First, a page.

Year after year, the San Francisco Ethnic Dance Festival gets bigger. This summer, some 750 dancers and musicians in 50 Northern California companies who have been selected after a long, exacting audition process are appearing in five weekends of programs.
The festival’s traditional home, the Palace of Fine Arts, is being renovated, so many 2011 events are taking place in the Novellus Theater at Yerba Buena Center for the Arts, as well as performances June 11-12 in Zellerbach Hall on the UC Berkeley campus. Read More
Visitors to the de Young Museum's next monster show, "Masterpieces from the Musée National Picasso, Paris," should not expect the dark rainbow wall colors that graced the museum's two recent Impressionist exhibits.
According to one of many strict rules from the lending museum, all gallery walls must be white. Read More
An original copy of England’s — and history’s — landmark document, the Magna Carta, is on view through Sunday in one of the Legion of Honor’s most beautiful galleries, which features the art of the Renaissance.Pointing to the famed paper, displayed under the golden Mudéjar ceiling from Toledo among religious paintings from the 16th century, curator James Ganz says, “That’s about 300 years older than all the art here.”Some eight centuries have passed since the creation of this first declaration of the rule of law. Read More
In a musically superb production, San Francisco Opera premiered the third of Richard Wagner’s four-opera “Ring of the Nibelung” on Sunday in advance of three highly anticipated cycles coming to the War Memorial Opera House stage June 14 through July 3. “Siegfried” follows new productions of “Das Rhinegold” in 2008 and “Die Walküre” in 2010. Against recent financial challenges and near-disasters for “Ring” productions elsewhere, David Gockley’s company keeps forging the $24 million cycle, directed by Francesca Zambello. Read More
Calling a concert “The Next Generation of Genius” is not exactly humble, but the Pacific Musical Society has no reason to be self-effacing.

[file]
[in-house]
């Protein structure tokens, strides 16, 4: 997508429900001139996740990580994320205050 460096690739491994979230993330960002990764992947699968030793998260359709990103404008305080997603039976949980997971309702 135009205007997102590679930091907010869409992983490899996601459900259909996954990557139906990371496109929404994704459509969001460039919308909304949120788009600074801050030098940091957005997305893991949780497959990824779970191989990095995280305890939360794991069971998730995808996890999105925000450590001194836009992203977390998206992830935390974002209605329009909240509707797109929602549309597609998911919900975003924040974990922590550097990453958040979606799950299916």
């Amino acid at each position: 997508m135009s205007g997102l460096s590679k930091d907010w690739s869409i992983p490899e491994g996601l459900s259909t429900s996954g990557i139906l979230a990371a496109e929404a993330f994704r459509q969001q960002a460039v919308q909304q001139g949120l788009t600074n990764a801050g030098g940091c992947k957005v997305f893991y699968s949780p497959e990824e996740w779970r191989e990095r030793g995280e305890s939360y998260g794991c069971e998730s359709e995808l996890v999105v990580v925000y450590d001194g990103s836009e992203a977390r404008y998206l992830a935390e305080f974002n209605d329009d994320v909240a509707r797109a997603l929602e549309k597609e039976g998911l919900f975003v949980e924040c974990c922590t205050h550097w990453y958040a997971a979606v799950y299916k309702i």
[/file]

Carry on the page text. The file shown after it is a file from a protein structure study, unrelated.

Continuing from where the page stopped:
When the 100-year-old organization holds its annual competition winners’ concert and reception June 4 in the San Francisco Conservatory of Music Concert Hall, it will present possible successors to violinists Yehudi Menuhin and Ruggiero Ricci, tenor Jess Thomas, pianists Leon Fleisher and Roy Bogas, Pulitzer Prize-winning composer David Del Tredici, and scores of other musical celebrities. Read More
For almost a century and a half, opera audiences have flocked to any part of the globe where Richard Wagner’s “The Ring of the Nibelung” was being produced.
Now, once again, it’s San Francisco’s turn, and some 40,000 visitors from around the Bay Area and world are expected at the War Memorial Opera House between May 29 and July 3. There will be three cycles of the 17-hour colossus (15 hours of music) divided into four operas. Including individual productions in the past three years leading up to the complete cycles, the cost of the venture is approximately $24 million. Read More
A well-produced play with advanced students is often a win-win: Young actors get to perform, and audiences get to see talented twentysomethings claim their place in the sun. In the case of the American Conservatory Theater’s Master of Fine Arts Program actors, theatergoers also may earn the right to brag that they’ve seen the likes of Denzel Washington, Annette Bening, Benjamin Bratt, Amy Irving, Marsha Mason or Danny Glover back in their school days. The class of 2011 is strutting its stuff in a production of Shakespeare’s “As You Like It” at the Zeum Theater. Read More